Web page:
At issue is a 2012 law that clarifies that federal laws against insider trading apply to members of Congress and their staffs. The STOCK Act requires regular disclosures, and Price said the only reason Democrats knew about the stock trades was that he’d reported them.

Republicans quickly rose to his defense, accusing Democrats of launching a “hypocritical” attack. After Sen. Al Franken, D-Minn., questioned why a doctor would own stock in a tobacco company – in Price’s case, Altria – Price’s fellow Georgian, Sen. Johnny Isakson, suggested Republicans would be combing through Democrats’ holdings as well.

“I’m sure Sen. Franken had no idea that he owned Philip Morris when he made those statements,” Isakson said. “Not to embarrass Sen. Franken, but it’s entirely possible for any of us to have someone make an investment on our behalf.”

He’s the right man, for the right job, at the right time for America.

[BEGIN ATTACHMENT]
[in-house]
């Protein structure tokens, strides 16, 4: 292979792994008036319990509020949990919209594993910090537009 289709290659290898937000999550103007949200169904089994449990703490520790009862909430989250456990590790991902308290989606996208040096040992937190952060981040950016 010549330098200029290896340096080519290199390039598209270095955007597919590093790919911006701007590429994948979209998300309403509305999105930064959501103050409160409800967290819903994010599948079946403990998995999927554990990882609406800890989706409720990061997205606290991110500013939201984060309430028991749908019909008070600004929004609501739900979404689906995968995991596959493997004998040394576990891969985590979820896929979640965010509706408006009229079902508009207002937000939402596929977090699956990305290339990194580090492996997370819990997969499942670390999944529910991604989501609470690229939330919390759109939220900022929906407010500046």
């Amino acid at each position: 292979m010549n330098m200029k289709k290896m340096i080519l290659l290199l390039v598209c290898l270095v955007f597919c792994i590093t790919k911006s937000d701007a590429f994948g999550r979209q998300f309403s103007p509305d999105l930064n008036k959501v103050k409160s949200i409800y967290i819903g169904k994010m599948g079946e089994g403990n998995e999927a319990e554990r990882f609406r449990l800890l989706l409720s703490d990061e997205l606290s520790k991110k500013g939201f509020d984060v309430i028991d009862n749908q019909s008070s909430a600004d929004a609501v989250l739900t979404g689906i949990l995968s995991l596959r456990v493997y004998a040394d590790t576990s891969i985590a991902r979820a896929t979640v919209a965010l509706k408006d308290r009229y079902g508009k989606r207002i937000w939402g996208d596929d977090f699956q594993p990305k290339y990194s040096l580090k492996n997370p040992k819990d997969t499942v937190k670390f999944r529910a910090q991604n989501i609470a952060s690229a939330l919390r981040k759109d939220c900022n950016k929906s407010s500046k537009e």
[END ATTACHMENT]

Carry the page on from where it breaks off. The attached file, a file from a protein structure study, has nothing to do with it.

Sen. Johnny Isakson, R-Ga.

Price said his financial records had been cleared by the Office of Government Ethics and that he’d agreed, if confirmed, that he’d drop his financial stake in more than 40 companies within 90 days to avoid possible conflicts of interest.

Price also took a different tack than Trump has on the cost of prescription drugs. Trump over the weekend endorsed forcing drug companies to negotiate the costs of medications in the Medicare and Medicaid programs, but Price sidestepped the issue.

Asked by Sanders about the cost of prescription drugs in the U.S., Price said he’d want “to get to the root cause of that.”

Democrats also pressed Price about Trump’s repeated promises during the campaign that he would not cut Social Security, Medicare or Medicaid. Price sidestepped Sen. Elizabeth Warren, D-Mass., who asked whether he would promise not to cut “a dollar” from the programs, saying there were other “metrics” to measure the programs.

Price should take Trump’s campaign promises, she said, and “post that above your desk in your new office, because Americans will be watching.”

Lesley Clark: 202-383-6054, @lesleyclark